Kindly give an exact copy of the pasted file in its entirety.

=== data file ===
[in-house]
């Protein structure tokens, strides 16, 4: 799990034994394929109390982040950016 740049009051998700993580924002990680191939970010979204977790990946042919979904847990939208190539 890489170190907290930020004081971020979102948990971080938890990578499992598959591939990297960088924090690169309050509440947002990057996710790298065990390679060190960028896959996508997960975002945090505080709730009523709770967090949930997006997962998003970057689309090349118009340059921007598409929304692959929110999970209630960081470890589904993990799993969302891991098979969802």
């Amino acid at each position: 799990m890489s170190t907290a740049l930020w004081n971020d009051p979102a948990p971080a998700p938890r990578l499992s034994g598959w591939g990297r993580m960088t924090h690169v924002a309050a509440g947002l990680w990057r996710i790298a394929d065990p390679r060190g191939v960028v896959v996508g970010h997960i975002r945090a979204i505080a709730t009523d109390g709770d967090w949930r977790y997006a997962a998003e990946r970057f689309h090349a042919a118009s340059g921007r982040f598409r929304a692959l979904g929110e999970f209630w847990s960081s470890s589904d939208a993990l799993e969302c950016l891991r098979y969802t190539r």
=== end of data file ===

[in-house]
């Protein structure tokens, strides 16, 4: 799990034994394929109390982040950016 740049009051998700993580924002990680191939970010979204977790990946042919979904847990939208190539 890489170190907290930020004081971020979102948990971080938890990578499992598959591939990297960088924090690169309050509440947002990057996710790298065990390679060190960028896959996508997960975002945090505080709730009523709770967090949930997006997962998003970057689309090349118009340059921007598409929304692959929110999970209630960081470890589904993990799993969302891991098979969802």
């Amino acid at each position: 799990m890489s170190t907290a740049l930020w004081n971020d009051p979102a948990p971080a998700p938890r990578l499992s034994g598959w591939g990297r993580m960088t924090h690169v924002a309050a509440g947002l990680w990057r996710i790298a394929d065990p390679r060190g191939v960028v896959v996508g970010h997960i975002r945090a979204i505080a709730t009523d109390g709770d967090w949930r977790y997006a997962a998003e990946r970057f689309h090349a042919a118009s340059g921007r982040f598409r929304a692959l979904g929110e999970f209630w847990s960081s470890s589904d939208a993990l799993e969302c950016l891991r098979y969802t190539r």